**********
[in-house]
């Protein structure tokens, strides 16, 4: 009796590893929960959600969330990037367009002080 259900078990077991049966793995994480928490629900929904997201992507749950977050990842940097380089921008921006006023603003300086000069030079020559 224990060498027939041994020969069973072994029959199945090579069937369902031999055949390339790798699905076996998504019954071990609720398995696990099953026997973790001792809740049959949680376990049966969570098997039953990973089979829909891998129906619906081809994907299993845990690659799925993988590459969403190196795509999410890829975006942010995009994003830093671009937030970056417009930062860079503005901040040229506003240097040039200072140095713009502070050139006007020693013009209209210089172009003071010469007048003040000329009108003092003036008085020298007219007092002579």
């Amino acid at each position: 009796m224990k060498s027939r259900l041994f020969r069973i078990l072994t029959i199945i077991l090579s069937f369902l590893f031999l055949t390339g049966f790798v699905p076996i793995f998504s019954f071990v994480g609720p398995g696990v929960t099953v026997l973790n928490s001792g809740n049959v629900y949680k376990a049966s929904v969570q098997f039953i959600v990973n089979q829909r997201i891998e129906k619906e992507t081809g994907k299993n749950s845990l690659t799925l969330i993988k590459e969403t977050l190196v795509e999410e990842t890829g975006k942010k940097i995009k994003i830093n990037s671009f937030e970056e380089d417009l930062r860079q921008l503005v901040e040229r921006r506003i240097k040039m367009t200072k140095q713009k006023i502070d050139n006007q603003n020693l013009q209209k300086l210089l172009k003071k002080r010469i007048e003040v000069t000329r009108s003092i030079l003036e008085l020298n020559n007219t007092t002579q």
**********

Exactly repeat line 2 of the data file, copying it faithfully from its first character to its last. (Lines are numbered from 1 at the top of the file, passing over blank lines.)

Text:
């Protein structure tokens, strides 16, 4: 009796590893929960959600969330990037367009002080 259900078990077991049966793995994480928490629900929904997201992507749950977050990842940097380089921008921006006023603003300086000069030079020559 224990060498027939041994020969069973072994029959199945090579069937369902031999055949390339790798699905076996998504019954071990609720398995696990099953026997973790001792809740049959949680376990049966969570098997039953990973089979829909891998129906619906081809994907299993845990690659799925993988590459969403190196795509999410890829975006942010995009994003830093671009937030970056417009930062860079503005901040040229506003240097040039200072140095713009502070050139006007020693013009209209210089172009003071010469007048003040000329009108003092003036008085020298007219007092002579």